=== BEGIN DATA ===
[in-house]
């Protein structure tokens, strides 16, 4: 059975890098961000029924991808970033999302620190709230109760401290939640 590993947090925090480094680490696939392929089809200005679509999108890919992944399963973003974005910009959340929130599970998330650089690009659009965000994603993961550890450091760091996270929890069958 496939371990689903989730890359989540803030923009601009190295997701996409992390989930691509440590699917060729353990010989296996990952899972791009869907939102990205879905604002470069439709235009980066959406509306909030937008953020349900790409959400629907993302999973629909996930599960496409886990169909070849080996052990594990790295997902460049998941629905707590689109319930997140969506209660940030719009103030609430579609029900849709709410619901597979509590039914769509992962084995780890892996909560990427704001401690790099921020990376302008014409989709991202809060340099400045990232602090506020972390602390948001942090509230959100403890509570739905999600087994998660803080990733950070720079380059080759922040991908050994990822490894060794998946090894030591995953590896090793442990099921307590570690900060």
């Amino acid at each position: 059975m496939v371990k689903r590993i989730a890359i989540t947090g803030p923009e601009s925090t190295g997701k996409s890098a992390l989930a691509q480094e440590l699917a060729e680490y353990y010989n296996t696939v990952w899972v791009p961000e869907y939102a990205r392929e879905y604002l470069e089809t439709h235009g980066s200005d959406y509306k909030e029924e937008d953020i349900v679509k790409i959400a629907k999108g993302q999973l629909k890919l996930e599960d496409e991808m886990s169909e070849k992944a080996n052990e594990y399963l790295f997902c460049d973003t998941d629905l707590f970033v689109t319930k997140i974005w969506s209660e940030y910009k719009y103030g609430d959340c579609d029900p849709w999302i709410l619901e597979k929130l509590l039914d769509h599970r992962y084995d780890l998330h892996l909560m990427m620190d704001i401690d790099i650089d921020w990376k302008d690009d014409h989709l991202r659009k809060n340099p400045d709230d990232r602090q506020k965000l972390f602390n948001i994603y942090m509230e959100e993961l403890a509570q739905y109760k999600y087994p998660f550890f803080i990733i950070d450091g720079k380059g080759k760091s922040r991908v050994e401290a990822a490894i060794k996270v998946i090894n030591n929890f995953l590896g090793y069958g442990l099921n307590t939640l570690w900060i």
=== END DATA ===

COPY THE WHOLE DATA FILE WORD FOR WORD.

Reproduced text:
[in-house]
């Protein structure tokens, strides 16, 4: 059975890098961000029924991808970033999302620190709230109760401290939640 590993947090925090480094680490696939392929089809200005679509999108890919992944399963973003974005910009959340929130599970998330650089690009659009965000994603993961550890450091760091996270929890069958 496939371990689903989730890359989540803030923009601009190295997701996409992390989930691509440590699917060729353990010989296996990952899972791009869907939102990205879905604002470069439709235009980066959406509306909030937008953020349900790409959400629907993302999973629909996930599960496409886990169909070849080996052990594990790295997902460049998941629905707590689109319930997140969506209660940030719009103030609430579609029900849709709410619901597979509590039914769509992962084995780890892996909560990427704001401690790099921020990376302008014409989709991202809060340099400045990232602090506020972390602390948001942090509230959100403890509570739905999600087994998660803080990733950070720079380059080759922040991908050994990822490894060794998946090894030591995953590896090793442990099921307590570690900060």
């Amino acid at each position: 059975m496939v371990k689903r590993i989730a890359i989540t947090g803030p923009e601009s925090t190295g997701k996409s890098a992390l989930a691509q480094e440590l699917a060729e680490y353990y010989n296996t696939v990952w899972v791009p961000e869907y939102a990205r392929e879905y604002l470069e089809t439709h235009g980066s200005d959406y509306k909030e029924e937008d953020i349900v679509k790409i959400a629907k999108g993302q999973l629909k890919l996930e599960d496409e991808m886990s169909e070849k992944a080996n052990e594990y399963l790295f997902c460049d973003t998941d629905l707590f970033v689109t319930k997140i974005w969506s209660e940030y910009k719009y103030g609430d959340c579609d029900p849709w999302i709410l619901e597979k929130l509590l039914d769509h599970r992962y084995d780890l998330h892996l909560m990427m620190d704001i401690d790099i650089d921020w990376k302008d690009d014409h989709l991202r659009k809060n340099p400045d709230d990232r602090q506020k965000l972390f602390n948001i994603y942090m509230e959100e993961l403890a509570q739905y109760k999600y087994p998660f550890f803080i990733i950070d450091g720079k380059g080759k760091s922040r991908v050994e401290a990822a490894i060794k996270v998946i090894n030591n929890f995953l590896g090793y069958g442990l099921n307590t939640l570690w900060i």